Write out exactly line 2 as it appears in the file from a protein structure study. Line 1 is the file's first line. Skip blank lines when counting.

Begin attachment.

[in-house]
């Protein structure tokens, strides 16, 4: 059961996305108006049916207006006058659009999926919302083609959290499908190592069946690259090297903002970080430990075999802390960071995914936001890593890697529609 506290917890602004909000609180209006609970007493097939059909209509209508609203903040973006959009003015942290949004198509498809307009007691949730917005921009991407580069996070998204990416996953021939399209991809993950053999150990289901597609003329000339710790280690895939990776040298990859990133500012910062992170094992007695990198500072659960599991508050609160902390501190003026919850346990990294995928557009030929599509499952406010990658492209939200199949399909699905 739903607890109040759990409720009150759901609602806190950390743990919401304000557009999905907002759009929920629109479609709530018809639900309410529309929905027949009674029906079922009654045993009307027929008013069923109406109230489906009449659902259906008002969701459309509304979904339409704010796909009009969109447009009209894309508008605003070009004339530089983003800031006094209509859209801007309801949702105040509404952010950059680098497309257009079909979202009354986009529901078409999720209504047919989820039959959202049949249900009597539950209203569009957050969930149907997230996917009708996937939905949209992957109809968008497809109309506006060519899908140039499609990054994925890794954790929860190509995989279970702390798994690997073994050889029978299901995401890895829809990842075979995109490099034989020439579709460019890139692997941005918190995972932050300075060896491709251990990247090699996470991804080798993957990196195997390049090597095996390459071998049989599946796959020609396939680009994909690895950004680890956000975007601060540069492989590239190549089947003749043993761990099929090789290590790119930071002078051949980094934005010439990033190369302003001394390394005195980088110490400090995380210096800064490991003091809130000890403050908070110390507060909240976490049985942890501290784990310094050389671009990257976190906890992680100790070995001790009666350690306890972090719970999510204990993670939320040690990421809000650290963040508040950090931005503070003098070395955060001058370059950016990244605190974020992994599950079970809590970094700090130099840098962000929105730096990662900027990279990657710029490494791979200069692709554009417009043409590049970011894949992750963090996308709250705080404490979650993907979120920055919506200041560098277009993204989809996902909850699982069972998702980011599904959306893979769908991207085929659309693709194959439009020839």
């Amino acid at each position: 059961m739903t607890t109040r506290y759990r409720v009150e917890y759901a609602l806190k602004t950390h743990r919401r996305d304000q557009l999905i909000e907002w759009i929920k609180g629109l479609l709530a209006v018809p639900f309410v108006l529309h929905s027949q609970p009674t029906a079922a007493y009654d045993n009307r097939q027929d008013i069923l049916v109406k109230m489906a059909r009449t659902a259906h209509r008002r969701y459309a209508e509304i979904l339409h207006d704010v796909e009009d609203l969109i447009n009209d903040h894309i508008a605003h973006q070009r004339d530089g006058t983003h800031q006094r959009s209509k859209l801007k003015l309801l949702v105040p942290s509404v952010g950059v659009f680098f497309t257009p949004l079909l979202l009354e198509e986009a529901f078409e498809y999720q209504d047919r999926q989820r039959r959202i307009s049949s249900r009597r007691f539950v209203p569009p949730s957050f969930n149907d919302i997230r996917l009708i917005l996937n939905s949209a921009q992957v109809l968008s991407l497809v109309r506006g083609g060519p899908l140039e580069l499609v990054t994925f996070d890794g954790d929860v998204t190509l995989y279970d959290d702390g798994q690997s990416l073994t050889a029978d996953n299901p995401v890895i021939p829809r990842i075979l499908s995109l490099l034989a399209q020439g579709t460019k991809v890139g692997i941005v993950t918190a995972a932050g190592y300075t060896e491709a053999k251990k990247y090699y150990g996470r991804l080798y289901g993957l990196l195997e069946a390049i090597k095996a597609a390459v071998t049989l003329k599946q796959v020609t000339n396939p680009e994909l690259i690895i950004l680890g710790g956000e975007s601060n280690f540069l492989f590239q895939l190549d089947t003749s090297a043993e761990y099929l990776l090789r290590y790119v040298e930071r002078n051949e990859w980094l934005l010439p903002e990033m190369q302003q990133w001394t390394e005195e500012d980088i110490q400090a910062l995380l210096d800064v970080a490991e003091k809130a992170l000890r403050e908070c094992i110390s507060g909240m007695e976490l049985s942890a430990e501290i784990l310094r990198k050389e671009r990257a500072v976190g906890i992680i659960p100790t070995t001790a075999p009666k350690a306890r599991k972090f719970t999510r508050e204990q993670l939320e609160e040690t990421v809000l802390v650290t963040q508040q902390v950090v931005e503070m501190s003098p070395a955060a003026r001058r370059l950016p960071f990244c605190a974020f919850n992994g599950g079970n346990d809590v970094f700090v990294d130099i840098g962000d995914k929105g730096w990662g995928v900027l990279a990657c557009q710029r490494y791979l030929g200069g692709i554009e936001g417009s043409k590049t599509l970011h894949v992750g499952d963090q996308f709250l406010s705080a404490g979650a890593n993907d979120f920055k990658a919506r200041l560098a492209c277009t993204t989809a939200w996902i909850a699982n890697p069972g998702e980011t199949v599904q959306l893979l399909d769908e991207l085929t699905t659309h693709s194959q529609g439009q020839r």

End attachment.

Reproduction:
């Protein structure tokens, strides 16, 4: 059961996305108006049916207006006058659009999926919302083609959290499908190592069946690259090297903002970080430990075999802390960071995914936001890593890697529609 506290917890602004909000609180209006609970007493097939059909209509209508609203903040973006959009003015942290949004198509498809307009007691949730917005921009991407580069996070998204990416996953021939399209991809993950053999150990289901597609003329000339710790280690895939990776040298990859990133500012910062992170094992007695990198500072659960599991508050609160902390501190003026919850346990990294995928557009030929599509499952406010990658492209939200199949399909699905 739903607890109040759990409720009150759901609602806190950390743990919401304000557009999905907002759009929920629109479609709530018809639900309410529309929905027949009674029906079922009654045993009307027929008013069923109406109230489906009449659902259906008002969701459309509304979904339409704010796909009009969109447009009209894309508008605003070009004339530089983003800031006094209509859209801007309801949702105040509404952010950059680098497309257009079909979202009354986009529901078409999720209504047919989820039959959202049949249900009597539950209203569009957050969930149907997230996917009708996937939905949209992957109809968008497809109309506006060519899908140039499609990054994925890794954790929860190509995989279970702390798994690997073994050889029978299901995401890895829809990842075979995109490099034989020439579709460019890139692997941005918190995972932050300075060896491709251990990247090699996470991804080798993957990196195997390049090597095996390459071998049989599946796959020609396939680009994909690895950004680890956000975007601060540069492989590239190549089947003749043993761990099929090789290590790119930071002078051949980094934005010439990033190369302003001394390394005195980088110490400090995380210096800064490991003091809130000890403050908070110390507060909240976490049985942890501290784990310094050389671009990257976190906890992680100790070995001790009666350690306890972090719970999510204990993670939320040690990421809000650290963040508040950090931005503070003098070395955060001058370059950016990244605190974020992994599950079970809590970094700090130099840098962000929105730096990662900027990279990657710029490494791979200069692709554009417009043409590049970011894949992750963090996308709250705080404490979650993907979120920055919506200041560098277009993204989809996902909850699982069972998702980011599904959306893979769908991207085929659309693709194959439009020839």